St Louis Cardinals

St. Louis Cardinals' Best Options After Loss of Rafael Furcal

Cardinals shortstop walks off the field after tearing a ligament in his right elbow against Washington on Aug. 30.
Cardinals shortstop walks off the field after tearing a ligament in his right elbow against Washington on Aug. 30.Patrick McDermott/Getty Images
Tyler PosloskyContributor IIIMarch 11, 2013

The Cardinals dug themselves into a hole at the shortstop position this past offseason.

Rafeal Furcal tore a ligament in his right throwing arm on Aug. 30 last year, and missed the final two months of the season, including the playoffs.

However, Furcal was reluctant to undergo surgery to repair the damaged ligament, vying instead for rest, extensive rehab and a platelet-rich plasma injection.

Plan A turned into a full-blown disaster.

The 35-year-old Furcal arrived at the Cardinals spring training facility in Jupiter, Fla. in early February to test his rested and rehabbed arm. Exhausting every possible alternative to surgery, the pain returned.

After playing the waiting game once more, Furcal caved in, opting to undergo Tommy John surgery—a procedure that will more than likely shelve him for the entire season.

“It’s tough for me to say that I have to lose a whole year,” Furcal said, courtesy of the St. Louis Post-Dispatch. “It’s a tough situation for me. It’s tough to decide to get surgery. It’s a very tough situation, I want to keep playing. … It’s not complete damage. The only way I can fix it is to have surgery.”

Quite frankly, the Cardinals can only blame themselves for this series of unfortunate events. Chairman Bill DeWitt Jr. and general manager John Mozeliak handcuffed themselves by investing a large some of money in Furcal’s services when they signed him to a two-year, $14 million contract in 2011.

Health aside, it was assumed Furcal would be the No. 1 shortstop heading into this season, which ultimately handicapped the Cardinals from landing a free agent over the winter.

Mozeliak and Co. pursued free agent Stephen Drew, but with Furcal already under contract, Drew wasn’t interested. He eventually signed a one-year, $9 million deal with Boston.

The Cardinals also gauged the temperature on Colorado’s Troy Tulowitzki. However, Scott Wurz, of Yahoo! Sports, deemed the price tag too risky for the would-be buyers, who would’ve certainly had to include one or more of their highly coveted prospects—Oscar Taveras, Trevor Rosenthal or Michael Wacha—in a package deal in exchange for Tulowitzki.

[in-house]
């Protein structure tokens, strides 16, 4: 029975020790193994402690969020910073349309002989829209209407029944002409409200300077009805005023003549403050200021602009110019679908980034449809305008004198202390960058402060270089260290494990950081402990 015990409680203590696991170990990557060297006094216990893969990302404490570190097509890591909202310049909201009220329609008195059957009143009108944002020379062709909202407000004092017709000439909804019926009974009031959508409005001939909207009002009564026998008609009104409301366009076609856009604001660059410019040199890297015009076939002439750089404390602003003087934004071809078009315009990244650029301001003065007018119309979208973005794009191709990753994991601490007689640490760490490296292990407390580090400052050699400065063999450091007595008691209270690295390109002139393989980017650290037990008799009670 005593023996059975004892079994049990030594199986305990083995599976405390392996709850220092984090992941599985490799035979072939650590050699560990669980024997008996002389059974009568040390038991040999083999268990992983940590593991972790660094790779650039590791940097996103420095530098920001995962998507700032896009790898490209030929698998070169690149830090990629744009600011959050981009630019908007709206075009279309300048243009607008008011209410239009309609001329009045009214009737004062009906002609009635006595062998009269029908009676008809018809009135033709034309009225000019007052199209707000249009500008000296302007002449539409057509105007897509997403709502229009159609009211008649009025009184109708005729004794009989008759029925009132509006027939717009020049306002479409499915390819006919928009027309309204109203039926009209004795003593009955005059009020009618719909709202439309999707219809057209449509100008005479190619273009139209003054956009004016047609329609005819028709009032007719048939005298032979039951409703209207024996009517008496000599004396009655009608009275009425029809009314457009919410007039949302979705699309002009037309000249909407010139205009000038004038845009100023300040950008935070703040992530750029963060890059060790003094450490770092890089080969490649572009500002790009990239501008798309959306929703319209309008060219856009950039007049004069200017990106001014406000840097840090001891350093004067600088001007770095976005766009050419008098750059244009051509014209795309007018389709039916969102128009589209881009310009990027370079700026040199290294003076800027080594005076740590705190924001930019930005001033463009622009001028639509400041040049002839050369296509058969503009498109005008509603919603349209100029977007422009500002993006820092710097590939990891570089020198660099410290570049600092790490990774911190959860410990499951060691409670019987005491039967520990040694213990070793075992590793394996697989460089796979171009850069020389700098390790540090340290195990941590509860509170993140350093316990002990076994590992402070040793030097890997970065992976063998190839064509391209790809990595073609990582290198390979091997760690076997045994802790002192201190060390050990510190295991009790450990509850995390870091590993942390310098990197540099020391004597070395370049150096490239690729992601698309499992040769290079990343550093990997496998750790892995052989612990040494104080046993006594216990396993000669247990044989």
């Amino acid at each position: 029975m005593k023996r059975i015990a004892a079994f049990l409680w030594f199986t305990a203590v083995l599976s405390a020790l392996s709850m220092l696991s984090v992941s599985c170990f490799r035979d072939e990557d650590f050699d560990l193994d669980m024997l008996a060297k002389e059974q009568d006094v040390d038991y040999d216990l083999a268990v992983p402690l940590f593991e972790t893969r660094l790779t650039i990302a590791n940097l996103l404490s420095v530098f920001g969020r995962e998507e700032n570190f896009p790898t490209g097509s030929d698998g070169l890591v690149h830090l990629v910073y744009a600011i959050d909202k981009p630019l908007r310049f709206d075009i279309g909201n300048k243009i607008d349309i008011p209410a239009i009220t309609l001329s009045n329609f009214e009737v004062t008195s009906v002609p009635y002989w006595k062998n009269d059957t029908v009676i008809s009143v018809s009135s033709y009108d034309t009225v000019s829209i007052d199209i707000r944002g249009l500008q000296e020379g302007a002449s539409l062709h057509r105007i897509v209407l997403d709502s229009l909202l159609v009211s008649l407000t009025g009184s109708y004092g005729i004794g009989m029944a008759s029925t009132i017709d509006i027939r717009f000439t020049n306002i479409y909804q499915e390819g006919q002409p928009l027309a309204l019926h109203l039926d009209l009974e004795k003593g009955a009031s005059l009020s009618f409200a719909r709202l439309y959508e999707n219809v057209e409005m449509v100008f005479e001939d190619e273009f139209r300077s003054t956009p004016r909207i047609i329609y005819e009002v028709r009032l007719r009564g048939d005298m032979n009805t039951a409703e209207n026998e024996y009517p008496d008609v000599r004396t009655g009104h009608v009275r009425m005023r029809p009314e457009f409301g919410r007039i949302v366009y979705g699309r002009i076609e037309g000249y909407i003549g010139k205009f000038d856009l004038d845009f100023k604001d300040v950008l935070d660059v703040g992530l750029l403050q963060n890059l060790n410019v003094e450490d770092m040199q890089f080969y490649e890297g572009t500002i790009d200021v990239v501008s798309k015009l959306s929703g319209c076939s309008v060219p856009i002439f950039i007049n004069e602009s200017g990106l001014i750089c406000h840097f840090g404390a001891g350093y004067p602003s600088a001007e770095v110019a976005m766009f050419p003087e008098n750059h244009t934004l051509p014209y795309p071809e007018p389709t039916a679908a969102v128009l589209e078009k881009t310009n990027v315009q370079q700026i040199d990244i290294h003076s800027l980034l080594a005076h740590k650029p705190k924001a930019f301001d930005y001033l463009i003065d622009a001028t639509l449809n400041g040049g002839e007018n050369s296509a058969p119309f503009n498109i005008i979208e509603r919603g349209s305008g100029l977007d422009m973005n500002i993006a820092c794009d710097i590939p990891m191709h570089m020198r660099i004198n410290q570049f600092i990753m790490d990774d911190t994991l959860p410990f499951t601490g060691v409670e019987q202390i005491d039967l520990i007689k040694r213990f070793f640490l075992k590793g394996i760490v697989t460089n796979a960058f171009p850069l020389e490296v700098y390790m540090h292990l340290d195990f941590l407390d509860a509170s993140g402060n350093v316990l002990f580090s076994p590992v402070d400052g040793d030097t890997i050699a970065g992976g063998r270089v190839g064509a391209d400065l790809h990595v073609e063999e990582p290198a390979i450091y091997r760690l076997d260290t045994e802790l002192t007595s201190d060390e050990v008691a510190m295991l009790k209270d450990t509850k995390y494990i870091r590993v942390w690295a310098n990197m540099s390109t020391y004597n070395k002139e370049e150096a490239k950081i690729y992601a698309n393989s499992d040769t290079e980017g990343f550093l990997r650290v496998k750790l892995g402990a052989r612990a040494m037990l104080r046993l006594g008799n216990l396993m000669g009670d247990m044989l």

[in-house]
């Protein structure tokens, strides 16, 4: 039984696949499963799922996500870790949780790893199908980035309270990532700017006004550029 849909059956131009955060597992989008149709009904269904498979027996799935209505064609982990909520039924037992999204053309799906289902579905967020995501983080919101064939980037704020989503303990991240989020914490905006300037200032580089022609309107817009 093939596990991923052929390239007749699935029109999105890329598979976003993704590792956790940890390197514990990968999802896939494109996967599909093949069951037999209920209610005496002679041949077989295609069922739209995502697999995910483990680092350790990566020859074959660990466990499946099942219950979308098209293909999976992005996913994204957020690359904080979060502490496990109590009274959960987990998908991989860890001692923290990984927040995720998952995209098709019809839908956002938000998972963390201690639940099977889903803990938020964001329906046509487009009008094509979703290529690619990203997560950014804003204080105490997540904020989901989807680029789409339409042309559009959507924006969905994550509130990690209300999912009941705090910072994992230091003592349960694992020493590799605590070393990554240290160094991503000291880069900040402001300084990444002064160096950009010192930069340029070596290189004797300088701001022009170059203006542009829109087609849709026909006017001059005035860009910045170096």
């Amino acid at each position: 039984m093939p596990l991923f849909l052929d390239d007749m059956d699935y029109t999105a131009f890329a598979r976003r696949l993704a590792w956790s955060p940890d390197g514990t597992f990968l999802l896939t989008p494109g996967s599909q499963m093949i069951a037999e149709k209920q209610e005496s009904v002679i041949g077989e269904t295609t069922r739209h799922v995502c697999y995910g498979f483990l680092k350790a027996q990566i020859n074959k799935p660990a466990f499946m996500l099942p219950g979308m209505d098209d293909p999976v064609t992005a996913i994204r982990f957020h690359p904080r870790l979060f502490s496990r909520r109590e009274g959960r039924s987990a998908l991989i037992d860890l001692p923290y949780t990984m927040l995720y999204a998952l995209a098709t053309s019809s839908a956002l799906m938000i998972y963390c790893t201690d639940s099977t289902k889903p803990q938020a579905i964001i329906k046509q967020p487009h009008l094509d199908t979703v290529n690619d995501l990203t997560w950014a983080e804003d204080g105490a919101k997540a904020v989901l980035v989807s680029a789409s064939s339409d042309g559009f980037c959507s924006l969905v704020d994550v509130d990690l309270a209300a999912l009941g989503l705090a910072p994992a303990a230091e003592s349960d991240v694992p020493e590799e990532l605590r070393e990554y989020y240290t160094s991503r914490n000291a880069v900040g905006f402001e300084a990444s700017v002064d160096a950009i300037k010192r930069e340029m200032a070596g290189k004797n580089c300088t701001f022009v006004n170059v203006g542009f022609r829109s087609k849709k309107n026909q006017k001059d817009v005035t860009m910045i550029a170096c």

On the other hand, Cardinals beat writer Derrick Goold said the rumors about Tulowitzki were "ripple effects from the winter meetings." 

With Furcal out of the picture, the Cardinals are vulnerable. However, Mozeliak has a few alternatives to choose from.

Pete Kozma will likely end up with the starting job. Kozma, 24, was taken in the first round of the 2007 Amateur Draft out of Owasso High School in Oklahoma.

Kozma spent the better half of the last six years seasoning his game in the minors before being called up in May 2011 for a brief stint with the parent club. The next season proved favorable for Kozma after he was brought in following Furcal’s injury.

Kozma’s late-season performance was encouraging, as he managed a surprising .333 average in 72 at-bats, with two home runs, 14 RBI and 11 runs scored.

If Kozma's success in late August and September weren’t enough to garner the attention of the Cardinals coaching staff, then his heroics during the National League Divisional Series against Washington sufficed. Kozma jacked a three-run home run in Game 3, which saw the Cardinals thump the Nationals, 8-0 for a 2-1 series edge.

Kozma has played in 42 regular-season games for the Cardinals, and has held his own with a .303 average, .373 on-base percentage and .506 slugging percentage.

Age and experience could prove problematic for Kozma, especially if he encounters a prolonged drought at the plate. If that’s the case, the Cardinals could turn to journeyman Ronny Cedeno, whom they signed to a one-year, $1.15 million contract in late January.

Cedeno is simply an option, nothing more, nothing less. The 29-year-old Cedeno batted .259 with four home runs and 22 RBI last season for the Mets. His career mark of .247 is pedestrian, to say the least.

The early word on Cedeno’s progress in camp is discouraging. Bernie Miklasz, of the Post-Dispatch, caught up with Mozeliak last Thursday, and asked how Cedeno was looking in camp thus far.

“Um, not great,” Mozeliak replied. 

Another alternative would be sliding Daniel Descalso—the projected second baseman—over to shortstop to spell Kozma or Cedeno.

The 26-year-old Descalso can play every position in the infield. He made 25 starts at shortstop for the Cardinals last season. 

It’s not as if the Cardinals lack alternatives, but with Furcal likely out for the season, filling the void becomes more complicated.

“I think going into this we always knew this was a plausible outcome,” Mozeliak said, courtesy of the Post-Dispatch. “Having said that, when you think about all of the things that could have been done this offseason there was never really an opportunity that was going to make the impact that changed how we were looking.”

Despite not signing a free agent shortstop or trading for one over the offseason, Mozeliak is fully confident in Kozma to fill the void left by Furcal.

“There’s no doubt given what Kozma did for us in the last six weeks of the season last year we do have a high level of confidence that he can continue to add that energy and be that type of player we saw last year,” Mozeliak said, courtesy of the Post-Dispatch.

If not, then the Cardinals will be in an even deeper hole.

 

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